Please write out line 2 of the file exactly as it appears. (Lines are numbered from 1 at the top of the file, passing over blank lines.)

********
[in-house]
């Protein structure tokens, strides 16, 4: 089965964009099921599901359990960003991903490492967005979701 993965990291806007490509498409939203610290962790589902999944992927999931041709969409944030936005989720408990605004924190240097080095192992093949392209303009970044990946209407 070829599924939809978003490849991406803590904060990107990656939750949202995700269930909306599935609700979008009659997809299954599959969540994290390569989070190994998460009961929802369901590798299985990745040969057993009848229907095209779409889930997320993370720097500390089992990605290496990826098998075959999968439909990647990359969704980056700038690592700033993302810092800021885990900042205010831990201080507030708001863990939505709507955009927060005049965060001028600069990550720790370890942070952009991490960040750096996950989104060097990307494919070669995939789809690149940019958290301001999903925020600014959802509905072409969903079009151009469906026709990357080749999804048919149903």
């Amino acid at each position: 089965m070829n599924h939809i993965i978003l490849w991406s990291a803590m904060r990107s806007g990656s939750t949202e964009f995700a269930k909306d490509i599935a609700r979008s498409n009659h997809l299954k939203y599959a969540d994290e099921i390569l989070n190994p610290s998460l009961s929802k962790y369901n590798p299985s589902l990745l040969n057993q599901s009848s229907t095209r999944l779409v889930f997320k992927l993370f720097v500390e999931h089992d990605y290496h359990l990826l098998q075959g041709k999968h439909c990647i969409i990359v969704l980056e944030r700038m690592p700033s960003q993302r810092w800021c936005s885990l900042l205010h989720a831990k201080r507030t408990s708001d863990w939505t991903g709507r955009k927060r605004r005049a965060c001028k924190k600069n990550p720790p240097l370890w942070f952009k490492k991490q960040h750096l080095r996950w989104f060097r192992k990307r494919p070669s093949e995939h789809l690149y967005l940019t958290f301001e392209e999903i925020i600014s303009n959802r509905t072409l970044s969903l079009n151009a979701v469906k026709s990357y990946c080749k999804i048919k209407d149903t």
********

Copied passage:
């Protein structure tokens, strides 16, 4: 089965964009099921599901359990960003991903490492967005979701 993965990291806007490509498409939203610290962790589902999944992927999931041709969409944030936005989720408990605004924190240097080095192992093949392209303009970044990946209407 070829599924939809978003490849991406803590904060990107990656939750949202995700269930909306599935609700979008009659997809299954599959969540994290390569989070190994998460009961929802369901590798299985990745040969057993009848229907095209779409889930997320993370720097500390089992990605290496990826098998075959999968439909990647990359969704980056700038690592700033993302810092800021885990900042205010831990201080507030708001863990939505709507955009927060005049965060001028600069990550720790370890942070952009991490960040750096996950989104060097990307494919070669995939789809690149940019958290301001999903925020600014959802509905072409969903079009151009469906026709990357080749999804048919149903």